The following article discusses an alternative heap structure that takes into consideration that most servers are virtualized and therefore most memory is paged to disk.


Can (or should) a .NET developer implement a B-Heap data structure so that parent-child relationships are maintained within the same Virtual Memory Page? How or where would this be implemented?

In other words, is this type of data structure needed within .NET as a primimitive type? True it should be implemented in either natively in the CLR or in a p/invoke.

When a server administrator deploys my .NET app within a virtual machine, does this binary heap optimization make sense? If so, when does it make sense? (number of objects, etc)

  • If you are working on something that needs a priority queue with a few 100 million entries, it would pay to investigate. Note that the article is about server farms. – Henk Holterman Oct 3 '10 at 18:45

To at least a certain extent, BCL collections do seem to take paging concerns into account. They also take CPU cache concerns into account (which overlaps in some regard, as locality of memory can affect both, though in different ways).

Consider that Queue<T> uses arrays for internal storage. In purely random-access terms (that is to say, where there is never any cost for paging or CPU cache flushing) this is a poor choice; the queue will almost always be solely added to at one point and removed from at another and hence an internal implementation as a singly linked list would win in almost every way (for that matter, in terms of iterating through the queue - which it also supports - a linked list shouldn't do much worse than an array in this regard in a pure-random-access situation). Where array-based implementation fares better than singly-linked-list is precisely when paging and CPU cache are considered. That MS went for a solution that is worse in the pure-random-access situation but better in the real-world case where paging matters, so that they are paying attention to the effects of paging.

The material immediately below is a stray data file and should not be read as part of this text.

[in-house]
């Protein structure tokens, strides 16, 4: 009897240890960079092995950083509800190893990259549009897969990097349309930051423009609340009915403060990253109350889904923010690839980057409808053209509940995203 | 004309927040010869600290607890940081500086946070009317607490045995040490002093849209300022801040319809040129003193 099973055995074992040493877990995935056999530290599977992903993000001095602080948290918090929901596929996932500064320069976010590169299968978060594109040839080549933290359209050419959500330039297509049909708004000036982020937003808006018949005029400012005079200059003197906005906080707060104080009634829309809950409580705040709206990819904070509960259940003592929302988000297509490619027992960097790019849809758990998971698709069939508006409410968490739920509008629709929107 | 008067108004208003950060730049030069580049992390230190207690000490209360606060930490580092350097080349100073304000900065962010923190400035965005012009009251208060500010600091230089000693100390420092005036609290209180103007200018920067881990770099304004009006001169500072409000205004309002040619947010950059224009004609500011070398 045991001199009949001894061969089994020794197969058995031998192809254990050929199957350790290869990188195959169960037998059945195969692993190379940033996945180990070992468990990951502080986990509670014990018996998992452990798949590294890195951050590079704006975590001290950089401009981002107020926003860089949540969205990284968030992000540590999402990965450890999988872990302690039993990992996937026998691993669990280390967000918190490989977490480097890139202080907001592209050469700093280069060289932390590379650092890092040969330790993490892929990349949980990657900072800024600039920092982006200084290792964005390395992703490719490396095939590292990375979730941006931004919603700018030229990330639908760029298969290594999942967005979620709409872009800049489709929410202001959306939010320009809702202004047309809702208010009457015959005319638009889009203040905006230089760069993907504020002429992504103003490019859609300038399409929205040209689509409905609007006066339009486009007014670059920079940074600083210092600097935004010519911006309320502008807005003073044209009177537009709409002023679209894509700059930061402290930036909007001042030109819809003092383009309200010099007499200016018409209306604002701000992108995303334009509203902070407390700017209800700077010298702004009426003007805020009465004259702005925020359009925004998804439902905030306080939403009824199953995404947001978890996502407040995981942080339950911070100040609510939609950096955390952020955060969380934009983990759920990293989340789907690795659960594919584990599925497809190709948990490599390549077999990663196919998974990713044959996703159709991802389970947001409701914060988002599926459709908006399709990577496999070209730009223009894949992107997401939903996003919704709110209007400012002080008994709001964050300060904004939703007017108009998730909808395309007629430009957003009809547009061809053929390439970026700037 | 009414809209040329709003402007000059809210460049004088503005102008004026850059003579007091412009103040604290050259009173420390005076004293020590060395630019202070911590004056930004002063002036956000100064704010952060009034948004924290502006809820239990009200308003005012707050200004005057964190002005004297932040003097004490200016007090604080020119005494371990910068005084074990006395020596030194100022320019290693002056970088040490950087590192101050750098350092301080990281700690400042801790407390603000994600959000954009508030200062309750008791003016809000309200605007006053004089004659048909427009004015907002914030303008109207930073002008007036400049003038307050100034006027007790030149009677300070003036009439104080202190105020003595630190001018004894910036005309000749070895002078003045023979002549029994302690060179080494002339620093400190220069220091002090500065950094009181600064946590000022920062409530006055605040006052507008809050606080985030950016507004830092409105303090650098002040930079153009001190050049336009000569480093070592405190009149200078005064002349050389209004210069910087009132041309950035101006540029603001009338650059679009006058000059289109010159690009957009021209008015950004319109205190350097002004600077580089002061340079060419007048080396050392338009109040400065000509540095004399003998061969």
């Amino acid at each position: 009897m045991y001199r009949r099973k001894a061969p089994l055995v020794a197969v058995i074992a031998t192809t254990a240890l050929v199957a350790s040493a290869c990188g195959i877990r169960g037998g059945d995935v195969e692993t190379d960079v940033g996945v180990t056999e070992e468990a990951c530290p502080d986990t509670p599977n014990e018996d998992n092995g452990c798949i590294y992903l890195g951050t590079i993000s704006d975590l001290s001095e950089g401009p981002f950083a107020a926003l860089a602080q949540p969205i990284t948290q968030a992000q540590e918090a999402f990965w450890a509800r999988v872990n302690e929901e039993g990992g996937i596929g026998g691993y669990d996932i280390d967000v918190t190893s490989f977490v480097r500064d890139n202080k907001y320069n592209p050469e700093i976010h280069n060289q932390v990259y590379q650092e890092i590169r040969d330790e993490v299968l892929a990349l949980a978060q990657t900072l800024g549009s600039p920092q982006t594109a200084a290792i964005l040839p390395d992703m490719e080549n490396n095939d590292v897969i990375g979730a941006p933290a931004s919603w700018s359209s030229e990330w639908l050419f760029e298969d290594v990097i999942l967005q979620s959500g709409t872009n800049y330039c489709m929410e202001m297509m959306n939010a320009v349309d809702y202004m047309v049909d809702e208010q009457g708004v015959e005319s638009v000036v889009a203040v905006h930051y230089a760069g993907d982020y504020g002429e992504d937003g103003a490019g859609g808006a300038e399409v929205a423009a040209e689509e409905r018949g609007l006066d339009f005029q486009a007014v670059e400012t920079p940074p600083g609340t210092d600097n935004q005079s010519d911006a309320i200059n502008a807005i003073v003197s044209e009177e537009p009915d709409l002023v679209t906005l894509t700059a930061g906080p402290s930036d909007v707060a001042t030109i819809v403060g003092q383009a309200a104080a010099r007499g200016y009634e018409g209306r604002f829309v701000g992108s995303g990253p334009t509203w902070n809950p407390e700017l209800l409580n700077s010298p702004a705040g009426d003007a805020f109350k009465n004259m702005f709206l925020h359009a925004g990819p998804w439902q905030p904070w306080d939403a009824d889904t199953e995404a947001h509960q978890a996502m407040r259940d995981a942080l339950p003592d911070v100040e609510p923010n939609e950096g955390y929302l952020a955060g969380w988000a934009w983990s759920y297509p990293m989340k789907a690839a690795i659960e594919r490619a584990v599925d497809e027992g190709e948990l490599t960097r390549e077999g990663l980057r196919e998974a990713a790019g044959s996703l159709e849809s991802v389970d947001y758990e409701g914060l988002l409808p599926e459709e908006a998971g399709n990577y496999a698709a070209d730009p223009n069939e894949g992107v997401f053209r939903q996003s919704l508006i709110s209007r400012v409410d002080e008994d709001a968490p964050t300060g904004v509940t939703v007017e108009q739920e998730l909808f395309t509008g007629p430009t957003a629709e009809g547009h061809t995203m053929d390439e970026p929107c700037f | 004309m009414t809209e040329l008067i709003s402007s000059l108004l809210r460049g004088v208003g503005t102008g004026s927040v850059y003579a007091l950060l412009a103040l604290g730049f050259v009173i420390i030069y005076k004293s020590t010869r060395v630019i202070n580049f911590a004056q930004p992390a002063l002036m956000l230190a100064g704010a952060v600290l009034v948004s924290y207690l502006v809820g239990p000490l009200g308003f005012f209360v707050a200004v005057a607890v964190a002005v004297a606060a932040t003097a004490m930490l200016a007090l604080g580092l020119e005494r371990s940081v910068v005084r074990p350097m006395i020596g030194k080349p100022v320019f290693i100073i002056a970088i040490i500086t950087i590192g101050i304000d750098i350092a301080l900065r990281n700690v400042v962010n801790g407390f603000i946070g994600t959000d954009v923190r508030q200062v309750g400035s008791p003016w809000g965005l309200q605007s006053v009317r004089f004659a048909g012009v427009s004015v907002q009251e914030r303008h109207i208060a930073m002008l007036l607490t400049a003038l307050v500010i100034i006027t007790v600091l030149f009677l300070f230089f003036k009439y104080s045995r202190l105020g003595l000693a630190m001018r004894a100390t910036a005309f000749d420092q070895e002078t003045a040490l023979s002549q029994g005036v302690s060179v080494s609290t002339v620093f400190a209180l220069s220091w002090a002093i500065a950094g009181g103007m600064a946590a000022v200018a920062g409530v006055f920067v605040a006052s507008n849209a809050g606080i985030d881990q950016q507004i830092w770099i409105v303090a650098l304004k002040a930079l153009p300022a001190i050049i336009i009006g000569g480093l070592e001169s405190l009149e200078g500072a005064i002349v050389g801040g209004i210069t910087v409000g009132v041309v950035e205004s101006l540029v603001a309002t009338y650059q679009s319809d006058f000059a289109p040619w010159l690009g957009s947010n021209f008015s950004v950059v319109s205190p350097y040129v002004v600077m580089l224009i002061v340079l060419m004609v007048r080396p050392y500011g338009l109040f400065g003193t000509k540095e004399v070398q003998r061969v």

Of course, from the outside that isn't obvious - and shouldn't be. From the outside we want something that works like a queue; making the inside efficient is a different concern.

These concerns are also met in other ways. The way the GC works, for example, minimises the amount of paging necessary as its moving objects not only makes for less fragmentation, but also makes for fewer page faults. Other collections are also implemented in ways to make paging less frequent than the most immediate solution would suggest.

That's just a few things that stand out to me from things I have looked at. I'd bet good money such concerns are also considered at many other places in the .NET teams work. Likewise with other frameworks. Consider that the one big performance concern Cliff Click mentions repeatedly in terms of his Java lock-free hashtable (I really much finish checking my C# implementation) apart from those of lock-free concurrency (the whole point of the exercise) is cache-lines; and it's also the one other performance concern he doesn't dismiss!

Consider also, that most uses of most collections are going to fit in one page anyway!

If you are implementing your own collections, or putting a standard collection into particularly heavy use, then these are things you need to think about (sometimes "nah, not an issue" is enough thinking, sometimes it isn't) but that doesn't mean they aren't already thought about in terms of what we get from the BCL.